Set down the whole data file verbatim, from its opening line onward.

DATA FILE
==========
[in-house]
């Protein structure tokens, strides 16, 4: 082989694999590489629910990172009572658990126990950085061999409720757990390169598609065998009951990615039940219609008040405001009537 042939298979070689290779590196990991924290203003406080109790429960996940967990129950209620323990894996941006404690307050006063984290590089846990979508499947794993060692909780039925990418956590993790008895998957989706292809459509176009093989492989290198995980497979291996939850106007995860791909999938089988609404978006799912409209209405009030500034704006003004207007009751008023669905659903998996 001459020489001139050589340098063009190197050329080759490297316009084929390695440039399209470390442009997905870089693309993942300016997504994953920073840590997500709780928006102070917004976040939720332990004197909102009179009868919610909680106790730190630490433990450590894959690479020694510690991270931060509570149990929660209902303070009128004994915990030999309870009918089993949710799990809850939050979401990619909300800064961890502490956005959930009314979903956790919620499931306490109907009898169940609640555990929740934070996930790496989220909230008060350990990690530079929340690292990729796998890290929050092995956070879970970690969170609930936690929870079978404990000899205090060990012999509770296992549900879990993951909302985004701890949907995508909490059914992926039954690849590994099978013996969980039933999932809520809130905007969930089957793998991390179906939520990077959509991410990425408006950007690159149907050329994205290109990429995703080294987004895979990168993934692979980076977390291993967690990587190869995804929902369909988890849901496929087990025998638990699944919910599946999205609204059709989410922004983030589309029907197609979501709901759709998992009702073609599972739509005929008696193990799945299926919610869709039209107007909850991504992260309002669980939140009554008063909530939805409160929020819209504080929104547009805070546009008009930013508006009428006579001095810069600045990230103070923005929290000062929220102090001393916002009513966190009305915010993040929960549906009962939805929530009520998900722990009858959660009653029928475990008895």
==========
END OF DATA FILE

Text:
[in-house]
């Protein structure tokens, strides 16, 4: 082989694999590489629910990172009572658990126990950085061999409720757990390169598609065998009951990615039940219609008040405001009537 042939298979070689290779590196990991924290203003406080109790429960996940967990129950209620323990894996941006404690307050006063984290590089846990979508499947794993060692909780039925990418956590993790008895998957989706292809459509176009093989492989290198995980497979291996939850106007995860791909999938089988609404978006799912409209209405009030500034704006003004207007009751008023669905659903998996 001459020489001139050589340098063009190197050329080759490297316009084929390695440039399209470390442009997905870089693309993942300016997504994953920073840590997500709780928006102070917004976040939720332990004197909102009179009868919610909680106790730190630490433990450590894959690479020694510690991270931060509570149990929660209902303070009128004994915990030999309870009918089993949710799990809850939050979401990619909300800064961890502490956005959930009314979903956790919620499931306490109907009898169940609640555990929740934070996930790496989220909230008060350990990690530079929340690292990729796998890290929050092995956070879970970690969170609930936690929870079978404990000899205090060990012999509770296992549900879990993951909302985004701890949907995508909490059914992926039954690849590994099978013996969980039933999932809520809130905007969930089957793998991390179906939520990077959509991410990425408006950007690159149907050329994205290109990429995703080294987004895979990168993934692979980076977390291993967690990587190869995804929902369909988890849901496929087990025998638990699944919910599946999205609204059709989410922004983030589309029907197609979501709901759709998992009702073609599972739509005929008696193990799945299926919610869709039209107007909850991504992260309002669980939140009554008063909530939805409160929020819209504080929104547009805070546009008009930013508006009428006579001095810069600045990230103070923005929290000062929220102090001393916002009513966190009305915010993040929960549906009962939805929530009520998900722990009858959660009653029928475990008895």